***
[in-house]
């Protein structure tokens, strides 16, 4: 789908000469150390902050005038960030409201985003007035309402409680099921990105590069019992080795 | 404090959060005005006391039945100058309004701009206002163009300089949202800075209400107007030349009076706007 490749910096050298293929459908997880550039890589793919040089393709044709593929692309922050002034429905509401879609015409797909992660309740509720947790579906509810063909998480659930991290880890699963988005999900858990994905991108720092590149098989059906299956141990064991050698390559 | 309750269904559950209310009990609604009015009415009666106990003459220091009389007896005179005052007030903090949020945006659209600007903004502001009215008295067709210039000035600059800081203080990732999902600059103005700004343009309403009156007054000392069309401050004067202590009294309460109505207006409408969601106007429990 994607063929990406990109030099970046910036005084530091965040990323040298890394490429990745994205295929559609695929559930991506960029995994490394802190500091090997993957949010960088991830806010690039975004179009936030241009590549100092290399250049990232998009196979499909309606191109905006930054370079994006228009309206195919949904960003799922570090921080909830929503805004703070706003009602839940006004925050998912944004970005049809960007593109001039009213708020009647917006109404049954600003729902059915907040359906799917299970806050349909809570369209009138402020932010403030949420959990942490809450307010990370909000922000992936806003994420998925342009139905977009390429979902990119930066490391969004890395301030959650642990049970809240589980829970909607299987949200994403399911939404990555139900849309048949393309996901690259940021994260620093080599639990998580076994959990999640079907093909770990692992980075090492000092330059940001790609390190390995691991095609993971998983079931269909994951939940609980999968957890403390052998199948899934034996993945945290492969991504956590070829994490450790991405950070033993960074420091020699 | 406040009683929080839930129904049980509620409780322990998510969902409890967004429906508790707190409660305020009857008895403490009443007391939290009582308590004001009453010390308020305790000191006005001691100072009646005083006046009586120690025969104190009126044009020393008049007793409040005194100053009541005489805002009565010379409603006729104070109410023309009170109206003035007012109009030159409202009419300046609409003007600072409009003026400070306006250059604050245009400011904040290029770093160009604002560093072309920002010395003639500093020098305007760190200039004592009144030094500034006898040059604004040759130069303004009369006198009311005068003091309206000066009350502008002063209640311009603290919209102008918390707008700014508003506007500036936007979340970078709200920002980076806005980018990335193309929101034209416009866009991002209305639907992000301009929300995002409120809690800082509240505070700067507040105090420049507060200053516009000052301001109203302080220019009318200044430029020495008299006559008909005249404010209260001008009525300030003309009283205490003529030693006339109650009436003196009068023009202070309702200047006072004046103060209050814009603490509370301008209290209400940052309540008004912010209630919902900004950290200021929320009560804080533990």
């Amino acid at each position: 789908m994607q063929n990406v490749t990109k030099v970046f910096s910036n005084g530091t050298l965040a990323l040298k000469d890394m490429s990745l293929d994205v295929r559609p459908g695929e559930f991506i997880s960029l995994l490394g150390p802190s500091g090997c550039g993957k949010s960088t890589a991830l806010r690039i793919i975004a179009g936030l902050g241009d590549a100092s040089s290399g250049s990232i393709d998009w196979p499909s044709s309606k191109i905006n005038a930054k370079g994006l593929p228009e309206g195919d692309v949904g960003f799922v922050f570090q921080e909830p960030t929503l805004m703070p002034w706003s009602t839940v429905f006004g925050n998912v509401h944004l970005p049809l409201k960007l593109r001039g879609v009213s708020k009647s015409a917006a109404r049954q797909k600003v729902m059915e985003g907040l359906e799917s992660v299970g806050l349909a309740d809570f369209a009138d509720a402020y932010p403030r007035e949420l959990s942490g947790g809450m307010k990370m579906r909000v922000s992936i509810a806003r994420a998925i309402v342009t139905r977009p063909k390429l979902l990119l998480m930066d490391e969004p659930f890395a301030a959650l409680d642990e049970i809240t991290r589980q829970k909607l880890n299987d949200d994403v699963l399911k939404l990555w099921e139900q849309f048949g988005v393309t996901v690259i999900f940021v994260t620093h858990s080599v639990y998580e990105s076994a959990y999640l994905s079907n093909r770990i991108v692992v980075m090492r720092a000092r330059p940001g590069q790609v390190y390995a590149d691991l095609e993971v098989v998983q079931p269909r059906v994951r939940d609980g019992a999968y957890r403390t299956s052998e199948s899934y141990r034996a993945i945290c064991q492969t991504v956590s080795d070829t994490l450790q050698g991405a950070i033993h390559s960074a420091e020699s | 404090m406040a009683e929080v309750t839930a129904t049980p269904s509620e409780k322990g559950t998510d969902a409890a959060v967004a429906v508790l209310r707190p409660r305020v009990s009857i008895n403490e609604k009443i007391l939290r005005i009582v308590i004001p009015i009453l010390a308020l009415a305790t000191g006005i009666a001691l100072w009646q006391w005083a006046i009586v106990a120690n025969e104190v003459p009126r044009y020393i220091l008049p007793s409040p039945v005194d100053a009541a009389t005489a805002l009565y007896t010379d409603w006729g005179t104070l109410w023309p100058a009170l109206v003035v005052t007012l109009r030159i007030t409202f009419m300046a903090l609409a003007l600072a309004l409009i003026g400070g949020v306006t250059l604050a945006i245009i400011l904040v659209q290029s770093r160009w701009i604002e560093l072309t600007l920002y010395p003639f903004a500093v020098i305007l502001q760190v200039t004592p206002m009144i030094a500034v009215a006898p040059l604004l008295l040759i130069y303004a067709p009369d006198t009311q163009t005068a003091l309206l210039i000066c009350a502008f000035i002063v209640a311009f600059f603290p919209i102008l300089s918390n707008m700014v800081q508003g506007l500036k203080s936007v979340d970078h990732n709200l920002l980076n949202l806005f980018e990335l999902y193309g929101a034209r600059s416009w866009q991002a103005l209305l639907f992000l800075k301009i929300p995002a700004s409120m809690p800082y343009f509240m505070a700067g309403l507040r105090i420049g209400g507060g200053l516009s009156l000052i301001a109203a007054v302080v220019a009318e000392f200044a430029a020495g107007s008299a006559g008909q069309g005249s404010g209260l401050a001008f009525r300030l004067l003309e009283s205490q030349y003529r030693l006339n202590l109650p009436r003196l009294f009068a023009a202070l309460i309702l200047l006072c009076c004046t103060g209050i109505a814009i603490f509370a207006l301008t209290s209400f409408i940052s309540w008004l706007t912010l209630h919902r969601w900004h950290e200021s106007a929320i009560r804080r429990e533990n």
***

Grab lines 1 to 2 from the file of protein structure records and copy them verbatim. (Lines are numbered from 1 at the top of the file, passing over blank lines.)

[in-house]
């Protein structure tokens, strides 16, 4: 789908000469150390902050005038960030409201985003007035309402409680099921990105590069019992080795 | 404090959060005005006391039945100058309004701009206002163009300089949202800075209400107007030349009076706007 490749910096050298293929459908997880550039890589793919040089393709044709593929692309922050002034429905509401879609015409797909992660309740509720947790579906509810063909998480659930991290880890699963988005999900858990994905991108720092590149098989059906299956141990064991050698390559 | 309750269904559950209310009990609604009015009415009666106990003459220091009389007896005179005052007030903090949020945006659209600007903004502001009215008295067709210039000035600059800081203080990732999902600059103005700004343009309403009156007054000392069309401050004067202590009294309460109505207006409408969601106007429990 994607063929990406990109030099970046910036005084530091965040990323040298890394490429990745994205295929559609695929559930991506960029995994490394802190500091090997993957949010960088991830806010690039975004179009936030241009590549100092290399250049990232998009196979499909309606191109905006930054370079994006228009309206195919949904960003799922570090921080909830929503805004703070706003009602839940006004925050998912944004970005049809960007593109001039009213708020009647917006109404049954600003729902059915907040359906799917299970806050349909809570369209009138402020932010403030949420959990942490809450307010990370909000922000992936806003994420998925342009139905977009390429979902990119930066490391969004890395301030959650642990049970809240589980829970909607299987949200994403399911939404990555139900849309048949393309996901690259940021994260620093080599639990998580076994959990999640079907093909770990692992980075090492000092330059940001790609390190390995691991095609993971998983079931269909994951939940609980999968957890403390052998199948899934034996993945945290492969991504956590070829994490450790991405950070033993960074420091020699 | 406040009683929080839930129904049980509620409780322990998510969902409890967004429906508790707190409660305020009857008895403490009443007391939290009582308590004001009453010390308020305790000191006005001691100072009646005083006046009586120690025969104190009126044009020393008049007793409040005194100053009541005489805002009565010379409603006729104070109410023309009170109206003035007012109009030159409202009419300046609409003007600072409009003026400070306006250059604050245009400011904040290029770093160009604002560093072309920002010395003639500093020098305007760190200039004592009144030094500034006898040059604004040759130069303004009369006198009311005068003091309206000066009350502008002063209640311009603290919209102008918390707008700014508003506007500036936007979340970078709200920002980076806005980018990335193309929101034209416009866009991002209305639907992000301009929300995002409120809690800082509240505070700067507040105090420049507060200053516009000052301001109203302080220019009318200044430029020495008299006559008909005249404010209260001008009525300030003309009283205490003529030693006339109650009436003196009068023009202070309702200047006072004046103060209050814009603490509370301008209290209400940052309540008004912010209630919902900004950290200021929320009560804080533990």